You might be the kind of person who cleans with vinegar and baking soda and would like to avoid messing up the purity of your home with your mattress. Or you could decide, like Wirecutter did, that you’re comfortable with a low level of toxins. Why single out your mattress when everything else in your home — your new kitchen cabinets, your vinyl flooring, your new paint job — is also off-gassing?
Off-gassing does go down over time, so if your mattress is a few years old, you’ve already gotten past the most toxic point. But before you take Wirecutter’s advice to just chill out, it’s worth noting that the product review site came to this conclusion after interviewing CertiPUR’s CEO, a former polyurethane foam executive with an interest in keeping consumers calm about his industry’s product.
So what makes for safe sleep?
The main thing to know is that mattresses made of natural materials such as wool and cotton are inherently fire resistant and don’t require the application of chemicals to meet safety standards. Choosing a bed with layers that are sewn together also avoids potentially toxic glues. And as long as you’re not allergic, natural latex provides a cushy alternative to polyurethane foam.
It turns out there is something to the idea that mattresses made from completely natural materials are better for you. “The unfortunate thing is that right now, they are significantly more expensive than the synthetic products,” Wilding says.
If you’re on a budget, Made Safe’s Ziff suggests you start smaller by changing out your pillow and replacing your mattress topper with one made of natural materials. When you’re ready to replace your mattress, there are a few trustworthy certifications you can look for. The most stringent is Made Safe, which has a list of 6,500 substances it has banned for reasons related to human and environmental health.
The Standard 100 by OEKO-TEX label covers every single material in the Hästens mattress. It does allow for some substances below certain limits based on human health, so you’ll find the label on foam beds that may not be “perfect” but are at least on the healthier side. (Make sure the label applies to the mattress as a whole, not just one of its components.) Standard 100 OEKO-TEX-certified beds also tend to not require a Prop 65 label, which alerts California consumers to the presence of carcinogens and reproductive toxins.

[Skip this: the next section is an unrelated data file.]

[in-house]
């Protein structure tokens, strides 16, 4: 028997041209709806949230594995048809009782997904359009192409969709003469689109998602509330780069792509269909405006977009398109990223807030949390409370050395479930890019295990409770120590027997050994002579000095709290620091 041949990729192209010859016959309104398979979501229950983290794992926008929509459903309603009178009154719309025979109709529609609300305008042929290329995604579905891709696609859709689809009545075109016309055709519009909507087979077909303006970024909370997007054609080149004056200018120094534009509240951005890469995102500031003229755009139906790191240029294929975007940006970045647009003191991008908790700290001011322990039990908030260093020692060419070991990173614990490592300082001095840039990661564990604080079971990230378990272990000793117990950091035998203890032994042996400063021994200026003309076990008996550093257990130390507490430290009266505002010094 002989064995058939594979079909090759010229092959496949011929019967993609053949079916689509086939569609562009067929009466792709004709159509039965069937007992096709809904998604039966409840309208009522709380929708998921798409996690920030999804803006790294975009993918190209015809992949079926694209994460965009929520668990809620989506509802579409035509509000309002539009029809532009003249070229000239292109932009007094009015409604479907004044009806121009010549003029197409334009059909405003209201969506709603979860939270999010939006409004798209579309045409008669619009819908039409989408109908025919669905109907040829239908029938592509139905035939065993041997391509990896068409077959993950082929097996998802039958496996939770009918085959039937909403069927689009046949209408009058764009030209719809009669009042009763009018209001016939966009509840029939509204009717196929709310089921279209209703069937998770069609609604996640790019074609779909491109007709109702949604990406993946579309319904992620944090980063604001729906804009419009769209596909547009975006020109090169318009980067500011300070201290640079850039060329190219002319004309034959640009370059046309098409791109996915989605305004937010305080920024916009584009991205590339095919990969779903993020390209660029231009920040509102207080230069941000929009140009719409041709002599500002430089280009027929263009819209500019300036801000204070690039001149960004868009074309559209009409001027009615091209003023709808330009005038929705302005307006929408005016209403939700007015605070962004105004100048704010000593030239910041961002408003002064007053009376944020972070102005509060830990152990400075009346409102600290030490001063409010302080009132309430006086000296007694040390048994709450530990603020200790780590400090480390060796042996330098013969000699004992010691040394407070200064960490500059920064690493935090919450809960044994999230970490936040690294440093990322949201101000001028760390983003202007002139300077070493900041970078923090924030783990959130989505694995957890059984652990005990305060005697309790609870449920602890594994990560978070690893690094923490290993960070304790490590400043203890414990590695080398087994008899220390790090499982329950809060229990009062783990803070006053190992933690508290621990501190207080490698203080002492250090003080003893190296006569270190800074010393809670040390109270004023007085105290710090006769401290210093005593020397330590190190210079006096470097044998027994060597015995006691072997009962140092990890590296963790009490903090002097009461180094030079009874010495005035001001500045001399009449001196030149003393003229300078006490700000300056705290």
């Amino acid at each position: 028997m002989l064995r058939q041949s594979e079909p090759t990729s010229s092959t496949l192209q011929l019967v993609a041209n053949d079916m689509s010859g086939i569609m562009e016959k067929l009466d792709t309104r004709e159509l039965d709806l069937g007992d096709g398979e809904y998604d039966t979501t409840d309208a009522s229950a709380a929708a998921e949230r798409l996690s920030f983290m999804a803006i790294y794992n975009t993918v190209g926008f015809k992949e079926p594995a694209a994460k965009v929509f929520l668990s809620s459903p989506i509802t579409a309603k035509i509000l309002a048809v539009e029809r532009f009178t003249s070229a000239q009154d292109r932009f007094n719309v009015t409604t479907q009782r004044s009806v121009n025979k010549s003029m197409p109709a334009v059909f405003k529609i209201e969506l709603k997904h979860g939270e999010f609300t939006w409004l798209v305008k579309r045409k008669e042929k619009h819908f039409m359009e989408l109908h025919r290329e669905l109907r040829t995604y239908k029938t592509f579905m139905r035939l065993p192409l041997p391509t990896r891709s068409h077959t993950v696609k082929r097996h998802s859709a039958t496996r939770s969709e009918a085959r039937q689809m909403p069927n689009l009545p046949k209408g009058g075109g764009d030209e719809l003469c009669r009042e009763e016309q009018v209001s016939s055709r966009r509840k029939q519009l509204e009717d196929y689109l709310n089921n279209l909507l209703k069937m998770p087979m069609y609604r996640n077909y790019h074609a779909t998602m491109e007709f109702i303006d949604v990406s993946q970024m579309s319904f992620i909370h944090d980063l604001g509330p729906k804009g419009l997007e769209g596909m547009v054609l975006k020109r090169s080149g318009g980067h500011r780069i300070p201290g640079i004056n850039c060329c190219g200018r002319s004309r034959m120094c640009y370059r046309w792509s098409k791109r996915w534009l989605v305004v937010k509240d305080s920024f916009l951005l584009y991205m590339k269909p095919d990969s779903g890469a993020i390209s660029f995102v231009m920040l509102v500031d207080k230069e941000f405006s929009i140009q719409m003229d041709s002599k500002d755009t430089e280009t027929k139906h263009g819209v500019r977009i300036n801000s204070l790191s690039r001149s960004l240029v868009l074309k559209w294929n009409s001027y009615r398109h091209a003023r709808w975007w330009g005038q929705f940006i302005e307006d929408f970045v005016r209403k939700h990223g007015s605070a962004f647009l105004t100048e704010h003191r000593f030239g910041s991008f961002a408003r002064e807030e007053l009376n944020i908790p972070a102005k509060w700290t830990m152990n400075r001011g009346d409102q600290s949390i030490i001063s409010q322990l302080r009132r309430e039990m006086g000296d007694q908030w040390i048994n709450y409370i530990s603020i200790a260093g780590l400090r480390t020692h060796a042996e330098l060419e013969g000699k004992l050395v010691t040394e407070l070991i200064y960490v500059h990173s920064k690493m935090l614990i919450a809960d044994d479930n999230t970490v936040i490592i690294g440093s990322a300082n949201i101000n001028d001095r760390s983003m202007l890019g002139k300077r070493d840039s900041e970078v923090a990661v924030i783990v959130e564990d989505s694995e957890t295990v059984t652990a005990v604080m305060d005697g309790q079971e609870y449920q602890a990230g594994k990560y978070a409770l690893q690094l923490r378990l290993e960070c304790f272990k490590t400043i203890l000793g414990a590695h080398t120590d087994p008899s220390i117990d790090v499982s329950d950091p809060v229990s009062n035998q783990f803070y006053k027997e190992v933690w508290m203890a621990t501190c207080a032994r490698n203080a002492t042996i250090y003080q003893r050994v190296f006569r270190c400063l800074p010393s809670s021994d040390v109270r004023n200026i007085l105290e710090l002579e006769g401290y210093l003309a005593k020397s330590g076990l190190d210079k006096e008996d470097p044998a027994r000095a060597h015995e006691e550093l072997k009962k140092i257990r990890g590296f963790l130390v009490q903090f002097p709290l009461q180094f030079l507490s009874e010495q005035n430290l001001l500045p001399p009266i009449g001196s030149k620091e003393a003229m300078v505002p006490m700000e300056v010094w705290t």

Global Organic Textile Standard (GOTS) certifies mattresses that are at least 70 percent made of organic natural materials and which don’t contain flame retardants, phthalates, or other chemicals of concern. The Global Organic Latex Standard requires the latex to be at least 95 percent organic; it also sets limits on harmful chemicals.
With my 7-year-old foam mattress reaching the end of its life, and my husband occasionally wheezing in his sleep, I think it’s worth springing for a certified nontoxic mattress. Unfortunately, at $8,000, the entry-level queen-size Hästens is out of my reach. But a girl can dream — and test out all the options.
As I ready to leave Hästens’s midnight-blue, undersea sleep cocoon, the Swede leads me into a small room with two adjustable single beds, similar to what hospital beds might look like if they were designed by a high-end Scandinavian firm. The beds face a widescreen TV showing the album that’s currently playing: Indigenous flute. Laser pricks of light dance on the ceiling. He explains that while most clients put the adjustable beds in their movie theaters, they have other uses: “LSD trips, and yes, getting kind of into the sky.” (He has personally dragged his Hästens mattress toppers onto his apartment floor for at least one ayahuasca ceremony.)
I suppose it’s progress that finance guys these days have mellowed out enough to spend their time and money on psychedelics and a good night’s sleep, rather than cocaine and perilously young women. Finally, I can say that I have something in common with millionaires.